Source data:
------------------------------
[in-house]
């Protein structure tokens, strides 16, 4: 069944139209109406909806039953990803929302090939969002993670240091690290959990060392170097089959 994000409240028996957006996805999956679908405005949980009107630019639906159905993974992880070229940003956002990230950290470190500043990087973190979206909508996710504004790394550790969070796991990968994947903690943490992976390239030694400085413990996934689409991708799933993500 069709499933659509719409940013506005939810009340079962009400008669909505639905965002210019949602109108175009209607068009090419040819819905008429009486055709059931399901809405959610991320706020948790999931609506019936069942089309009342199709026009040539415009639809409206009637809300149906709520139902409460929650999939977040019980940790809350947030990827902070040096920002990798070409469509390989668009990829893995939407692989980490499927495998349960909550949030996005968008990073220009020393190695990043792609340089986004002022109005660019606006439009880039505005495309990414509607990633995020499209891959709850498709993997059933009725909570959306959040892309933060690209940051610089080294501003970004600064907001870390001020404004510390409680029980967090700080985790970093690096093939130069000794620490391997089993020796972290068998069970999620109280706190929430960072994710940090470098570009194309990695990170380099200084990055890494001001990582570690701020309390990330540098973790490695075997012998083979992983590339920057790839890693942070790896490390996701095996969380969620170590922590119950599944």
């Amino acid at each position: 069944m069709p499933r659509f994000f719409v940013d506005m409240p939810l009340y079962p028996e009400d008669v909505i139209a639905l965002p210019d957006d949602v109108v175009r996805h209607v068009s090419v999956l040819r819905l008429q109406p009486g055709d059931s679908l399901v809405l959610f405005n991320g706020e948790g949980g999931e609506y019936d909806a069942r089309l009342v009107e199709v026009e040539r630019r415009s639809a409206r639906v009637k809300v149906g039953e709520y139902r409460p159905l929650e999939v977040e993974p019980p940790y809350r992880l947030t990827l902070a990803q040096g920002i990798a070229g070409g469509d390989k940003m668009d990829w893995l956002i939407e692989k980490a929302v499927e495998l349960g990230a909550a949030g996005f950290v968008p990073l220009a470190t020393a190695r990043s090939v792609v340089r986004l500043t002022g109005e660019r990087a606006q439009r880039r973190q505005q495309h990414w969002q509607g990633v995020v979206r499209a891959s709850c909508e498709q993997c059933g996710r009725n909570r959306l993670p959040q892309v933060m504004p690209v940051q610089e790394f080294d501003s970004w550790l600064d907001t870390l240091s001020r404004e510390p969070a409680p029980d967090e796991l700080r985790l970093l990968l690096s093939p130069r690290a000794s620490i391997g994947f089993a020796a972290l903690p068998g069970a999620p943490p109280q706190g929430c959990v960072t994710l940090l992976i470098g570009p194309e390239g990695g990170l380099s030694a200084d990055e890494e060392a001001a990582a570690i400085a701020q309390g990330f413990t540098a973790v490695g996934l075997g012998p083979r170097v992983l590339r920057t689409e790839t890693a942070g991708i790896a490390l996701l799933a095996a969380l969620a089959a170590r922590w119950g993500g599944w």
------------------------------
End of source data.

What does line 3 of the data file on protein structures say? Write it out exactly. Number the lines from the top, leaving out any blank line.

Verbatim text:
């Amino acid at each position: 069944m069709p499933r659509f994000f719409v940013d506005m409240p939810l009340y079962p028996e009400d008669v909505i139209a639905l965002p210019d957006d949602v109108v175009r996805h209607v068009s090419v999956l040819r819905l008429q109406p009486g055709d059931s679908l399901v809405l959610f405005n991320g706020e948790g949980g999931e609506y019936d909806a069942r089309l009342v009107e199709v026009e040539r630019r415009s639809a409206r639906v009637k809300v149906g039953e709520y139902r409460p159905l929650e999939v977040e993974p019980p940790y809350r992880l947030t990827l902070a990803q040096g920002i990798a070229g070409g469509d390989k940003m668009d990829w893995l956002i939407e692989k980490a929302v499927e495998l349960g990230a909550a949030g996005f950290v968008p990073l220009a470190t020393a190695r990043s090939v792609v340089r986004l500043t002022g109005e660019r990087a606006q439009r880039r973190q505005q495309h990414w969002q509607g990633v995020v979206r499209a891959s709850c909508e498709q993997c059933g996710r009725n909570r959306l993670p959040q892309v933060m504004p690209v940051q610089e790394f080294d501003s970004w550790l600064d907001t870390l240091s001020r404004e510390p969070a409680p029980d967090e796991l700080r985790l970093l990968l690096s093939p130069r690290a000794s620490i391997g994947f089993a020796a972290l903690p068998g069970a999620p943490p109280q706190g929430c959990v960072t994710l940090l992976i470098g570009p194309e390239g990695g990170l380099s030694a200084d990055e890494e060392a001001a990582a570690i400085a701020q309390g990330f413990t540098a973790v490695g996934l075997g012998p083979r170097v992983l590339r920057t689409e790839t890693a942070g991708i790896a490390l996701l799933a095996a969380l969620a089959a170590r922590w119950g993500g599944w």